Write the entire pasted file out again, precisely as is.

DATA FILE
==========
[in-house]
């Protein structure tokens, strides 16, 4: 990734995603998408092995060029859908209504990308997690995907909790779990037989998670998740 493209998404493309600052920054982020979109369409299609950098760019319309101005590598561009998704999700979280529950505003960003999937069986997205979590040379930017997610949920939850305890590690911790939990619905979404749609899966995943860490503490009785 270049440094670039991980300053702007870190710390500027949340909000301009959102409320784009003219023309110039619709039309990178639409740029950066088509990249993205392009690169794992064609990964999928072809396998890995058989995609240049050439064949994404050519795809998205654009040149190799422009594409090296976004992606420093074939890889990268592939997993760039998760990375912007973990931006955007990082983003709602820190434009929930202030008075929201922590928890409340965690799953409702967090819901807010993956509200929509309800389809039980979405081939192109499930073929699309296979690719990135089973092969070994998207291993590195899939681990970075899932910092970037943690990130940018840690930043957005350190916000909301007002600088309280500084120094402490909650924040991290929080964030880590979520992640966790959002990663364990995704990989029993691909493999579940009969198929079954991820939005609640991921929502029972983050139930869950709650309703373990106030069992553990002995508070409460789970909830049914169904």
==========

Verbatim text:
[in-house]
């Protein structure tokens, strides 16, 4: 990734995603998408092995060029859908209504990308997690995907909790779990037989998670998740 493209998404493309600052920054982020979109369409299609950098760019319309101005590598561009998704999700979280529950505003960003999937069986997205979590040379930017997610949920939850305890590690911790939990619905979404749609899966995943860490503490009785 270049440094670039991980300053702007870190710390500027949340909000301009959102409320784009003219023309110039619709039309990178639409740029950066088509990249993205392009690169794992064609990964999928072809396998890995058989995609240049050439064949994404050519795809998205654009040149190799422009594409090296976004992606420093074939890889990268592939997993760039998760990375912007973990931006955007990082983003709602820190434009929930202030008075929201922590928890409340965690799953409702967090819901807010993956509200929509309800389809039980979405081939192109499930073929699309296979690719990135089973092969070994998207291993590195899939681990970075899932910092970037943690990130940018840690930043957005350190916000909301007002600088309280500084120094402490909650924040991290929080964030880590979520992640966790959002990663364990995704990989029993691909493999579940009969198929079954991820939005609640991921929502029972983050139930869950709650309703373990106030069992553990002995508070409460789970909830049914169904």